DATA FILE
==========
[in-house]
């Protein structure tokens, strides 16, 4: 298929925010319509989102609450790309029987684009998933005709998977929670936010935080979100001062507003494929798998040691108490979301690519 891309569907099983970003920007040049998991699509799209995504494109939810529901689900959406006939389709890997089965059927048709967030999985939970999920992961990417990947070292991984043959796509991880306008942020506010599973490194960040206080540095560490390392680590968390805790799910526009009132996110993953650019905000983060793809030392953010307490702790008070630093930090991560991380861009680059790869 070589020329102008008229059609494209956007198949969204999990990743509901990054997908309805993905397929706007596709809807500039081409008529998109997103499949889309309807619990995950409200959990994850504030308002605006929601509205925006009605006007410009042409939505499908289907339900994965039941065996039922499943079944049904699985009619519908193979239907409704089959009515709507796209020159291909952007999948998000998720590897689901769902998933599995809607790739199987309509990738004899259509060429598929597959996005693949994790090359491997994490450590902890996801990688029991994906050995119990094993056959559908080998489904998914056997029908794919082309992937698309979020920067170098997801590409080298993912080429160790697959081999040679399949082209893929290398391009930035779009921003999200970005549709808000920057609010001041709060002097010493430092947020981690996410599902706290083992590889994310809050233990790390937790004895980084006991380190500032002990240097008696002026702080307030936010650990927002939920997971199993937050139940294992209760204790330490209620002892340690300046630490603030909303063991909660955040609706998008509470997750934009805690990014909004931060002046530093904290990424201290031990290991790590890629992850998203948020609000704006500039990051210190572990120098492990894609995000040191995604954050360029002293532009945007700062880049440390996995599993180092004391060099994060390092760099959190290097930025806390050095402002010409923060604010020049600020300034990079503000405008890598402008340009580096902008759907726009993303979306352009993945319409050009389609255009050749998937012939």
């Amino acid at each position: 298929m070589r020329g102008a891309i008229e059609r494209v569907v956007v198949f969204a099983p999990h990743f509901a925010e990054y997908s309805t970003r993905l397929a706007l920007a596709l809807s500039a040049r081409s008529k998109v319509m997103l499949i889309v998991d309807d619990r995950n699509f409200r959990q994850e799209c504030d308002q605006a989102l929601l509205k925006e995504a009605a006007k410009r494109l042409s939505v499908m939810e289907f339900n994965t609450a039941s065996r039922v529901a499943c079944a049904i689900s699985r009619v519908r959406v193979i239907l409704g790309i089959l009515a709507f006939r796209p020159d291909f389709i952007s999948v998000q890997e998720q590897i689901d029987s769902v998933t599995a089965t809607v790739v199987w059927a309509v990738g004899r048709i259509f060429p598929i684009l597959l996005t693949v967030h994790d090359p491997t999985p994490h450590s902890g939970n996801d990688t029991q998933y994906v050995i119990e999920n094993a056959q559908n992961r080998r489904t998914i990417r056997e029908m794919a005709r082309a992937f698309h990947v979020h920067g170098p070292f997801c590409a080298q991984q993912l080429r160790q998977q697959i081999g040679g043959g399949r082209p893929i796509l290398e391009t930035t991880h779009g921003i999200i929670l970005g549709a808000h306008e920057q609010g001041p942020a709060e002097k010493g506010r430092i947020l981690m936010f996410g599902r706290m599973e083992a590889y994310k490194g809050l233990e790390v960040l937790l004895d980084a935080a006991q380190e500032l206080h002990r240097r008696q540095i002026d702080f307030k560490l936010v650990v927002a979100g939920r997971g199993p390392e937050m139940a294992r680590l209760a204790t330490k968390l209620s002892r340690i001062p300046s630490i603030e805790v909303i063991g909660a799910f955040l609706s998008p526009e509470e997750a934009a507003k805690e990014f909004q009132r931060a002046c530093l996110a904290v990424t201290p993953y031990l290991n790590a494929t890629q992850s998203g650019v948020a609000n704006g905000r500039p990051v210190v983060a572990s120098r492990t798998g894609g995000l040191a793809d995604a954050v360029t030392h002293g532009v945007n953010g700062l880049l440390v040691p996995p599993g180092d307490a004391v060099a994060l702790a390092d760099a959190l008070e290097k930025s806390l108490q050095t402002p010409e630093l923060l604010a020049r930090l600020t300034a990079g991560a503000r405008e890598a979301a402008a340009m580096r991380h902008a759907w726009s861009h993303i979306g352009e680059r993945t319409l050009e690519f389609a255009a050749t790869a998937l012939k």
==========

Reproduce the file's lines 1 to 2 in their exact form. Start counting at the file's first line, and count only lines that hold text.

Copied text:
[in-house]
């Protein structure tokens, strides 16, 4: 298929925010319509989102609450790309029987684009998933005709998977929670936010935080979100001062507003494929798998040691108490979301690519 891309569907099983970003920007040049998991699509799209995504494109939810529901689900959406006939389709890997089965059927048709967030999985939970999920992961990417990947070292991984043959796509991880306008942020506010599973490194960040206080540095560490390392680590968390805790799910526009009132996110993953650019905000983060793809030392953010307490702790008070630093930090991560991380861009680059790869 070589020329102008008229059609494209956007198949969204999990990743509901990054997908309805993905397929706007596709809807500039081409008529998109997103499949889309309807619990995950409200959990994850504030308002605006929601509205925006009605006007410009042409939505499908289907339900994965039941065996039922499943079944049904699985009619519908193979239907409704089959009515709507796209020159291909952007999948998000998720590897689901769902998933599995809607790739199987309509990738004899259509060429598929597959996005693949994790090359491997994490450590902890996801990688029991994906050995119990094993056959559908080998489904998914056997029908794919082309992937698309979020920067170098997801590409080298993912080429160790697959081999040679399949082209893929290398391009930035779009921003999200970005549709808000920057609010001041709060002097010493430092947020981690996410599902706290083992590889994310809050233990790390937790004895980084006991380190500032002990240097008696002026702080307030936010650990927002939920997971199993937050139940294992209760204790330490209620002892340690300046630490603030909303063991909660955040609706998008509470997750934009805690990014909004931060002046530093904290990424201290031990290991790590890629992850998203948020609000704006500039990051210190572990120098492990894609995000040191995604954050360029002293532009945007700062880049440390996995599993180092004391060099994060390092760099959190290097930025806390050095402002010409923060604010020049600020300034990079503000405008890598402008340009580096902008759907726009993303979306352009993945319409050009389609255009050749998937012939």